The majority of consumers would be happy to share their data with companies if it improved their experience, according to a recent survey. However, reality seems to suggest otherwise.
The health service launched a data sharing initiative, NHS Digital, in June this year. It would allow personal, but anonymised data, from doctors’ patient records to be added to a database so researchers could improve our understanding and diagnosis of disease. Many expressed fierce opposition to the initiative.
Data is the new gold. But we face significant challenges of how we consume, create and share data. The digital age has inevitably heightened our ability to be influenced by the media, the Government, and Big Tech. There has been a growing sense of mistrust, fuelled by the most high-profile events, such as the Cambridge Analytica scandal in 2016, which saw the data of over 87 million Facebook users harvested and deployed in political campaigns (including the Leave campaign in the Brexit referendum). During the pandemic, there has been a spike in misinformation and conspiracy theories being highlighted on social media platforms. Many people are now alive to the fact that in the eyes of social media networks and many businesses, individuals – and their data – are easily influenced, and easily monetised.
So it is unsurprising that individuals do not want their data to be sold to unknown for-profit parties. We should avoid knee-jerk anti-data sharing narratives, however. When done transparently, in the right circumstances and with the right actors, there is the potential for society to reap a huge benefit from sharing individual’s data.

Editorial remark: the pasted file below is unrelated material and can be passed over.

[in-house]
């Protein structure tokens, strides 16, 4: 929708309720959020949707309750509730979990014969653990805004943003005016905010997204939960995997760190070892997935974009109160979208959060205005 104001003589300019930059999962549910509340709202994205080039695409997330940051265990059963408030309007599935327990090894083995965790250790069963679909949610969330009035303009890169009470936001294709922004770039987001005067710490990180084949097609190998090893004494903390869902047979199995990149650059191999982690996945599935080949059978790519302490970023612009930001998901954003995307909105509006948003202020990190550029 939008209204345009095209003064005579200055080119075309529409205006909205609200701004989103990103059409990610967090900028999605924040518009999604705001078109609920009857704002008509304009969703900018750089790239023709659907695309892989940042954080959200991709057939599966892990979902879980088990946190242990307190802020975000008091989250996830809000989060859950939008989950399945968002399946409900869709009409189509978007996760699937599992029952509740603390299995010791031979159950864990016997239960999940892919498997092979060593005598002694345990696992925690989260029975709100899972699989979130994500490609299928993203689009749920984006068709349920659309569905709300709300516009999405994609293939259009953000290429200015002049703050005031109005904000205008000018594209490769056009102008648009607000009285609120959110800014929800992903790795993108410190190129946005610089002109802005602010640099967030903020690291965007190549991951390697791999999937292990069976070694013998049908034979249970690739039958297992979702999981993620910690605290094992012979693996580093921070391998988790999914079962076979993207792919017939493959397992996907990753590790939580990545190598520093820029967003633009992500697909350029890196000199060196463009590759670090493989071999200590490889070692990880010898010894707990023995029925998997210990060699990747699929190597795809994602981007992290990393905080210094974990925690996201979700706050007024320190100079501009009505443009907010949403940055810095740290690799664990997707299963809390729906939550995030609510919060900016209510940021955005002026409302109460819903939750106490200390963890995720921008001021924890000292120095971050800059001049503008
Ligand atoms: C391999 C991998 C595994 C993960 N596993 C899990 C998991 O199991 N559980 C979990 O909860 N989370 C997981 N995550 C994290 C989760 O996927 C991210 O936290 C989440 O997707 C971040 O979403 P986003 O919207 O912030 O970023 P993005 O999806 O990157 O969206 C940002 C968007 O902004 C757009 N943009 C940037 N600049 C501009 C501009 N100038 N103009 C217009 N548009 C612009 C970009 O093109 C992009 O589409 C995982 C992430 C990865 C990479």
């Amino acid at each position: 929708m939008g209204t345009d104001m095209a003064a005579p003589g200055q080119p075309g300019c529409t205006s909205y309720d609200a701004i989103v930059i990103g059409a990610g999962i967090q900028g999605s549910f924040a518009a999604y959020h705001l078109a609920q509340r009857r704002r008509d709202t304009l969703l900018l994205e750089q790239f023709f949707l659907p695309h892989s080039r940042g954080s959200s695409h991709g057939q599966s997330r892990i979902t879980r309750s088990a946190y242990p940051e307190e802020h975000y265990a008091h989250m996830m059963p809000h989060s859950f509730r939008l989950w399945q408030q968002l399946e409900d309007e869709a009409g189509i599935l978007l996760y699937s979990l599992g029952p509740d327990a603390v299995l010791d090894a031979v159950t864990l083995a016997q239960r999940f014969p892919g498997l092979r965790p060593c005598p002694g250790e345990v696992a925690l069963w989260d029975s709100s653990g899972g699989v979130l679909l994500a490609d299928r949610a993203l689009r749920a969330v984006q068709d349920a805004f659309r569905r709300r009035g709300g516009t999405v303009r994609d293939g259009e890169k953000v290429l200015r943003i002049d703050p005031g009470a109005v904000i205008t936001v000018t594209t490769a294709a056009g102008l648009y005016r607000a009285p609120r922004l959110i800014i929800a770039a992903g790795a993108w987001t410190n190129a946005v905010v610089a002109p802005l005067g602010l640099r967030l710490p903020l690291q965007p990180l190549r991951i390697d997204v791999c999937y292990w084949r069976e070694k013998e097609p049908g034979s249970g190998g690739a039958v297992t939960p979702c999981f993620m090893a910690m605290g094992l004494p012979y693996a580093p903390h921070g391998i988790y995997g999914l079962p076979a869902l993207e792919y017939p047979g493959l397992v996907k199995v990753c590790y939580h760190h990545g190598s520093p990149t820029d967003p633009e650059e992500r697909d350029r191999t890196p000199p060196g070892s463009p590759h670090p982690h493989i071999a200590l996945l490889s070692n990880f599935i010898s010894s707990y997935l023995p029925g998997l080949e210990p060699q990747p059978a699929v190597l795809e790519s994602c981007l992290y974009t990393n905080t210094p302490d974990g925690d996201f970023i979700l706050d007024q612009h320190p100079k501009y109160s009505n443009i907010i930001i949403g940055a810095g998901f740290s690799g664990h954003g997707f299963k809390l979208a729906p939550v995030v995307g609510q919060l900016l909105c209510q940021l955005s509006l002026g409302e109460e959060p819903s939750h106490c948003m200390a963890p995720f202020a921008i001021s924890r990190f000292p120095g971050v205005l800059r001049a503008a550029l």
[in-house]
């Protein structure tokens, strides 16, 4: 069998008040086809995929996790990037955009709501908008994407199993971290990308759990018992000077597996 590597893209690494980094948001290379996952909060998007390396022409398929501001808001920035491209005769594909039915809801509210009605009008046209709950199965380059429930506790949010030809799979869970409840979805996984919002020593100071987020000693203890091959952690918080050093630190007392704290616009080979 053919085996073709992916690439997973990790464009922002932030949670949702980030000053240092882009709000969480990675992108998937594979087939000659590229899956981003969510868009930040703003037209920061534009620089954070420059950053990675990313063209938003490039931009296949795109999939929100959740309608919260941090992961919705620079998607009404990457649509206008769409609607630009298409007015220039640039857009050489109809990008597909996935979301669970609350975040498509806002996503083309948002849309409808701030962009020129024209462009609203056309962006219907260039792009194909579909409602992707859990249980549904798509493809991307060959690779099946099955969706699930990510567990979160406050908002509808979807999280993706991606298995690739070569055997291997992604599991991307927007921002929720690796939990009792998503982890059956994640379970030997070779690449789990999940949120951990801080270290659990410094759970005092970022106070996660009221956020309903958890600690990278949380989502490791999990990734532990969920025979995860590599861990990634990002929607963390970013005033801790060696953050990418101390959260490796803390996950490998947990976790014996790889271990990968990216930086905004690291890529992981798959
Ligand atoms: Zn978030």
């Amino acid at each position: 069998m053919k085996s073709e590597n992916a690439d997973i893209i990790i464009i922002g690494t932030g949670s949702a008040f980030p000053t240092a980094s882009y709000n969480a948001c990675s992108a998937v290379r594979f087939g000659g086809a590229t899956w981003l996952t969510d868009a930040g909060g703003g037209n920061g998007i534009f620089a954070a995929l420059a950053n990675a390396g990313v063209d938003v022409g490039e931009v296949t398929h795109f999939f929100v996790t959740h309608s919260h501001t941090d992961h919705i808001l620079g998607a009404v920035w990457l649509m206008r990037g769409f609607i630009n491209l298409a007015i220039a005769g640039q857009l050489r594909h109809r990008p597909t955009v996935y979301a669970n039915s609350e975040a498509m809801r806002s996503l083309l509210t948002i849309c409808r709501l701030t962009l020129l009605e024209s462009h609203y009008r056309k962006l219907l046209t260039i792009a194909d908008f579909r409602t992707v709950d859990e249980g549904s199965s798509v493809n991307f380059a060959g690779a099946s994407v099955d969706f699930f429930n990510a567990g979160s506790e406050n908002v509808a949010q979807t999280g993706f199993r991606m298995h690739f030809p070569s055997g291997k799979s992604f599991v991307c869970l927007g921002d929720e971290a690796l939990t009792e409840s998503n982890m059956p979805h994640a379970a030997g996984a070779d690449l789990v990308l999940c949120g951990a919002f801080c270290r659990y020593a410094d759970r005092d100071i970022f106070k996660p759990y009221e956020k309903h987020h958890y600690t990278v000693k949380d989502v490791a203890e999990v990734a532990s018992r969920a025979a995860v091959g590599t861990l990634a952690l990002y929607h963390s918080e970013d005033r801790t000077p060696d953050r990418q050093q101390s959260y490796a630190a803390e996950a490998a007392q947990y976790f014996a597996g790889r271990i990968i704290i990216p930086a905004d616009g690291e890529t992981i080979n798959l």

If we stay with the healthcare example, when it comes to research, diagnostics and innovation, information has the potential to save lives. In 2020, India launched its National Digital Health Blueprint – a policy aimed at improving access to healthcare by increasing the effectiveness and efficiency of consultations based on technology and data sharing.
In countries with vast and varied geographies, large populations, but poor infrastructure and limited resources, data sharing is and will continue to be an important step in looking after populations at scale. Data has been a key weapon in the global fight against Covid-19, for example, it has been used to identify different variants of the virus and learn about variant’s specific characteristics in order to respond and develop effective treatments.
The importance of data from a political and macroeconomic perspective is evident too. In the next few decades, having access (or not) to large amounts of patients’ information for research and planning purposes will be one of the defining factors of how advanced a country’s healthcare system becomes. There is a risk this could lead to a healthcare “arms race” between countries, as Governments make it increasingly important for citizens to voluntarily share their data in order to maintain a strong position and not get left behind.
If the UK government and it’s big corporations want the public to be open to sharing their data, a necessary long-term solution is to build and regain trust. To do this, there must be transparency around the type of information they collect, how they collect it, how long it is being stored and kept secure, and ultimately how it is being used. By informing people every time their data is being used, Governments and corporations will have the opportunity to reshape the perception of data from a money-maker to something that has the potential to tangibly and positively impact people’s lives.
Therefore, data sharing is a means to regain power and act collectively as a society. When we have the knowledge and ability to actively “opt in” and understand what sharing our data can mean and to who, and when we are informed about the “what ifs” of data sharing, we are the ones with the ability to influence the Governments and corporations and Big Techs – not the other way round.
When harnessing these individual decisions, we as a society have the ability to take back power from those who do not have our best interests at heart, and make decisions that will ultimately give a platform to those that do.